Despite the fact that I’ve publicly criticized creationism, Dr. Hjermitslev still defined my work as creationism. Of course, there is nothing new in that regard, it’s the good old trick of categorizing ID as creationism in order to avoid addressing the serious scientific issues it raises. It surprised me to even be mentioned by this academic expert. But maybe the Danish evolutionists are beginning to feel the hot breath from ID on their necks, and are therefore starting to launch preemptive strikes against ID proponents like myself.
What is slightly annoying is the fact that I’m being deprived of the opportunity to respond to the allegations raised against me by this university teacher. The Christian newspaper, Kristeligt Dagblad, simply refuses to air my side of the story. The journalist who manages the debate section chooses to ignore me. I sent him a piece in which I explain what ID is, and how it differs from creationism, for example, that ID considers only empirical evidence and that inference to the best explanation is valid for the ID hypothesis, just as it is for the theory of evolution.
My piece was, naturally, written in defense of pastor Mads Jakobsen but I also made the excuse for the bishop that she, hardly a villain, is just acting in accordance with what we all have learned in school, namely that evolution is a fact. She should not be blamed for the extremely biased way evolution is taught all the way from primary school to university. I got no answer from the journalist, no reaction, and no explanation, – I’m being met with complete silence. So what we have is a Christian newspaper which willingly airs unsubstantiated allegations against my work but at the same time refuses to bring my side of the story.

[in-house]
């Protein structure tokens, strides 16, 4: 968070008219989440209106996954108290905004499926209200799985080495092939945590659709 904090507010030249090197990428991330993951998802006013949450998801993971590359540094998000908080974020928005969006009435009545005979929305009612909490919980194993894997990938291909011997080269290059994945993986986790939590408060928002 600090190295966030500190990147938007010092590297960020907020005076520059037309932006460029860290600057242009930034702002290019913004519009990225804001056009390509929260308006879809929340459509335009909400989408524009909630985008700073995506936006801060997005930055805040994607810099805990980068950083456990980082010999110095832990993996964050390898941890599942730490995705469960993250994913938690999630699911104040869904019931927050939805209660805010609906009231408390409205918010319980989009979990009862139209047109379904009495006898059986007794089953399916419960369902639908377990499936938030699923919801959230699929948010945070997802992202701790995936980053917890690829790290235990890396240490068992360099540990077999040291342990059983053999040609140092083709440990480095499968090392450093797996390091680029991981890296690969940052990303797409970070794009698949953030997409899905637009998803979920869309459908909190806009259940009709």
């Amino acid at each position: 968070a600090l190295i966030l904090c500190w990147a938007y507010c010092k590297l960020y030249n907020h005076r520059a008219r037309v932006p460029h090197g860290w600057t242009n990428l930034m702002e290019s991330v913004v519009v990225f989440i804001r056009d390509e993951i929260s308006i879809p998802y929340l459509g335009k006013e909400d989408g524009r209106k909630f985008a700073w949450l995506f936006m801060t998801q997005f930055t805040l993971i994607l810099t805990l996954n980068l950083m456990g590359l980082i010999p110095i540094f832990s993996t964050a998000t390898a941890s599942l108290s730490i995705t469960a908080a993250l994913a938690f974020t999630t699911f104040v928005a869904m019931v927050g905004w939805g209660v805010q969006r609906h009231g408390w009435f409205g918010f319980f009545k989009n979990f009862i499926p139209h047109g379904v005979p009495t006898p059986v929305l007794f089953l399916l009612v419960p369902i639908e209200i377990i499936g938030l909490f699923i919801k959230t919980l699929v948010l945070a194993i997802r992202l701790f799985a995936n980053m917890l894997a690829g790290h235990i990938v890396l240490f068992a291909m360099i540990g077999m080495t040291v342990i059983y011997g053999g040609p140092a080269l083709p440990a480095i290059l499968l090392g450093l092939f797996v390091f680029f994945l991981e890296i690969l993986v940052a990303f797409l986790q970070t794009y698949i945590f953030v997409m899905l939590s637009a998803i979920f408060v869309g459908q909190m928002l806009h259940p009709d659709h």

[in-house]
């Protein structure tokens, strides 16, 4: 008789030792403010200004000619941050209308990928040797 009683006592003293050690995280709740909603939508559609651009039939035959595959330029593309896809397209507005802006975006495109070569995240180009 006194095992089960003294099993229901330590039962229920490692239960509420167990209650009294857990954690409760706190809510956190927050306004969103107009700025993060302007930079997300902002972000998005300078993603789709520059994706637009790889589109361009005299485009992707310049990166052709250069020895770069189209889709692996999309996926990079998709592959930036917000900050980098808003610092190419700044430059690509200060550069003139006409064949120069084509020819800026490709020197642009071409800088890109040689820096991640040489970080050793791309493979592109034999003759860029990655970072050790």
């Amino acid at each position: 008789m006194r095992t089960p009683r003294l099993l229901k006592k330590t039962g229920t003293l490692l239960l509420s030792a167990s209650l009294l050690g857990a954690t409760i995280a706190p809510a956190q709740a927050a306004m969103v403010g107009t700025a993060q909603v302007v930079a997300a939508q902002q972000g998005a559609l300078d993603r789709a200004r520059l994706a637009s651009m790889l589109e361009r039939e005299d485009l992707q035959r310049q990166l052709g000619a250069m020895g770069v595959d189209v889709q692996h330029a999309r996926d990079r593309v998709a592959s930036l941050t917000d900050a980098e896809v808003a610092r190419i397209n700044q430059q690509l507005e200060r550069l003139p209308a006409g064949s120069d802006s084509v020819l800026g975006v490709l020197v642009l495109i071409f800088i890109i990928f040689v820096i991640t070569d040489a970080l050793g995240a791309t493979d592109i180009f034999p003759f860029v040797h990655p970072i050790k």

During the last few months there have been several articles in this Danish Christian newspaper which misrepresents the ID view in the most ignorant ways. In one article it was even defined as a belief in God-directed evolution. Both I and others from the Danish ID movement have tried to make the newspaper correct these errors, but we are being ignored. So the current state ID is facing in Denmark is that a Christian newspaper gangs up with the theological elite to heckle Darwin doubters and prevent an open debate about the validity of Darwin’s theory.
See also: Auto mechanic: Berra’s blunder splutters … yet again? Both the non-religious mechanic and the non-religious engineer found it immensely silly that anyone would suggest that the flagellar motor of the bacterium was the result of anything other than engineering. The second one added that the only question left was which engineering school God graduated from. (Karsten Pultz)
Theistic evolution: Conjuring up one’s own version of evolution and calling it God’s version. (Karsten Pultz)